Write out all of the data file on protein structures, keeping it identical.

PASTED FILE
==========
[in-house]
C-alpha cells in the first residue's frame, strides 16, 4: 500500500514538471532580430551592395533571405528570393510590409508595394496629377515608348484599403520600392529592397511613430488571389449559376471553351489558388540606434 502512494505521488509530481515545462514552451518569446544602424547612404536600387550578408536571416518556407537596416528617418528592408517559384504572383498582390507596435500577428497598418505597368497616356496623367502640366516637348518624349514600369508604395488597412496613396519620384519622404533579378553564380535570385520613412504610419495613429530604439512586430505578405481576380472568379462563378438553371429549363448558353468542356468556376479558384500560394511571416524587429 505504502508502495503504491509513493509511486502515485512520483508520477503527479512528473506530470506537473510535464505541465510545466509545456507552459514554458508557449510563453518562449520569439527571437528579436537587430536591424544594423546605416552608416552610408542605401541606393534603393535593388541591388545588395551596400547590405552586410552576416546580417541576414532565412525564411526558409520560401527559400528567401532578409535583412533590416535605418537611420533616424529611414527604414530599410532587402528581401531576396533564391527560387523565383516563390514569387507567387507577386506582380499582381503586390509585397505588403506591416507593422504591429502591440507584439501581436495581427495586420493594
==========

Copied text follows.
[in-house]
C-alpha cells in the first residue's frame, strides 16, 4: 500500500514538471532580430551592395533571405528570393510590409508595394496629377515608348484599403520600392529592397511613430488571389449559376471553351489558388540606434 502512494505521488509530481515545462514552451518569446544602424547612404536600387550578408536571416518556407537596416528617418528592408517559384504572383498582390507596435500577428497598418505597368497616356496623367502640366516637348518624349514600369508604395488597412496613396519620384519622404533579378553564380535570385520613412504610419495613429530604439512586430505578405481576380472568379462563378438553371429549363448558353468542356468556376479558384500560394511571416524587429 505504502508502495503504491509513493509511486502515485512520483508520477503527479512528473506530470506537473510535464505541465510545466509545456507552459514554458508557449510563453518562449520569439527571437528579436537587430536591424544594423546605416552608416552610408542605401541606393534603393535593388541591388545588395551596400547590405552586410552576416546580417541576414532565412525564411526558409520560401527559400528567401532578409535583412533590416535605418537611420533616424529611414527604414530599410532587402528581401531576396533564391527560387523565383516563390514569387507567387507577386506582380499582381503586390509585397505588403506591416507593422504591429502591440507584439501581436495581427495586420493594